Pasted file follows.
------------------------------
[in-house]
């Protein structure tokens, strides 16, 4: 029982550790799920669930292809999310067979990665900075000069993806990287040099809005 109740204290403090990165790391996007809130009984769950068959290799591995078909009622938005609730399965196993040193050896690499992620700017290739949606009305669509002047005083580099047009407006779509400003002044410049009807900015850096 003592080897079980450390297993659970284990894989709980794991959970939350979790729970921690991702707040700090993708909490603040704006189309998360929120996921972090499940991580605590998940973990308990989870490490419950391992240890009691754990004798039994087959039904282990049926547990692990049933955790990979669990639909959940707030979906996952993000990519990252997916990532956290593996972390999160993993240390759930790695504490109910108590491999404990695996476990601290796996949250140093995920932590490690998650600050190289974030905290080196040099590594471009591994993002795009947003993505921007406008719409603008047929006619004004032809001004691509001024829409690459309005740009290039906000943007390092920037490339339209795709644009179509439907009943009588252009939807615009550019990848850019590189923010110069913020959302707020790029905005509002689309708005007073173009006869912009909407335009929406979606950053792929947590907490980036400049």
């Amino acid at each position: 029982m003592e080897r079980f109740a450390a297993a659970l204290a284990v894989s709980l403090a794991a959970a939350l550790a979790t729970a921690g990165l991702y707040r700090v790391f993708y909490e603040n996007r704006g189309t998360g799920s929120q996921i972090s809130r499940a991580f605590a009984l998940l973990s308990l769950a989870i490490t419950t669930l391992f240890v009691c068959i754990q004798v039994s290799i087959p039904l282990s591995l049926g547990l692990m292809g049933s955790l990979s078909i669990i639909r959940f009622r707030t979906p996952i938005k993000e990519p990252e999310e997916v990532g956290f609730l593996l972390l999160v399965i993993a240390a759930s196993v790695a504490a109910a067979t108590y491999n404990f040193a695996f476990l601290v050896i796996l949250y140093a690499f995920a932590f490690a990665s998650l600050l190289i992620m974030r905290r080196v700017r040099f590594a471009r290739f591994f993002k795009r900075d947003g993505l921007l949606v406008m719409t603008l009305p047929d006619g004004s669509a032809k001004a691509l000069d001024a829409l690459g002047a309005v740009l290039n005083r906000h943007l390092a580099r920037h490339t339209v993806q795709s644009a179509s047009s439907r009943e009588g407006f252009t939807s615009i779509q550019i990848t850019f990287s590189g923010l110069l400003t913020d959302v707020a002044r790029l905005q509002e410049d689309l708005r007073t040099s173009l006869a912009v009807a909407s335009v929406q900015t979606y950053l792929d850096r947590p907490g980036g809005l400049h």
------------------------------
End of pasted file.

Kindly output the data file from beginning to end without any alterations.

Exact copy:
[in-house]
């Protein structure tokens, strides 16, 4: 029982550790799920669930292809999310067979990665900075000069993806990287040099809005 109740204290403090990165790391996007809130009984769950068959290799591995078909009622938005609730399965196993040193050896690499992620700017290739949606009305669509002047005083580099047009407006779509400003002044410049009807900015850096 003592080897079980450390297993659970284990894989709980794991959970939350979790729970921690991702707040700090993708909490603040704006189309998360929120996921972090499940991580605590998940973990308990989870490490419950391992240890009691754990004798039994087959039904282990049926547990692990049933955790990979669990639909959940707030979906996952993000990519990252997916990532956290593996972390999160993993240390759930790695504490109910108590491999404990695996476990601290796996949250140093995920932590490690998650600050190289974030905290080196040099590594471009591994993002795009947003993505921007406008719409603008047929006619004004032809001004691509001024829409690459309005740009290039906000943007390092920037490339339209795709644009179509439907009943009588252009939807615009550019990848850019590189923010110069913020959302707020790029905005509002689309708005007073173009006869912009909407335009929406979606950053792929947590907490980036400049």
């Amino acid at each position: 029982m003592e080897r079980f109740a450390a297993a659970l204290a284990v894989s709980l403090a794991a959970a939350l550790a979790t729970a921690g990165l991702y707040r700090v790391f993708y909490e603040n996007r704006g189309t998360g799920s929120q996921i972090s809130r499940a991580f605590a009984l998940l973990s308990l769950a989870i490490t419950t669930l391992f240890v009691c068959i754990q004798v039994s290799i087959p039904l282990s591995l049926g547990l692990m292809g049933s955790l990979s078909i669990i639909r959940f009622r707030t979906p996952i938005k993000e990519p990252e999310e997916v990532g956290f609730l593996l972390l999160v399965i993993a240390a759930s196993v790695a504490a109910a067979t108590y491999n404990f040193a695996f476990l601290v050896i796996l949250y140093a690499f995920a932590f490690a990665s998650l600050l190289i992620m974030r905290r080196v700017r040099f590594a471009r290739f591994f993002k795009r900075d947003g993505l921007l949606v406008m719409t603008l009305p047929d006619g004004s669509a032809k001004a691509l000069d001024a829409l690459g002047a309005v740009l290039n005083r906000h943007l390092a580099r920037h490339t339209v993806q795709s644009a179509s047009s439907r009943e009588g407006f252009t939807s615009i779509q550019i990848t850019f990287s590189g923010l110069l400003t913020d959302v707020a002044r790029l905005q509002e410049d689309l708005r007073t040099s173009l006869a912009v009807a909407s335009v929406q900015t979606y950053l792929d850096r947590p907490g980036g809005l400049h």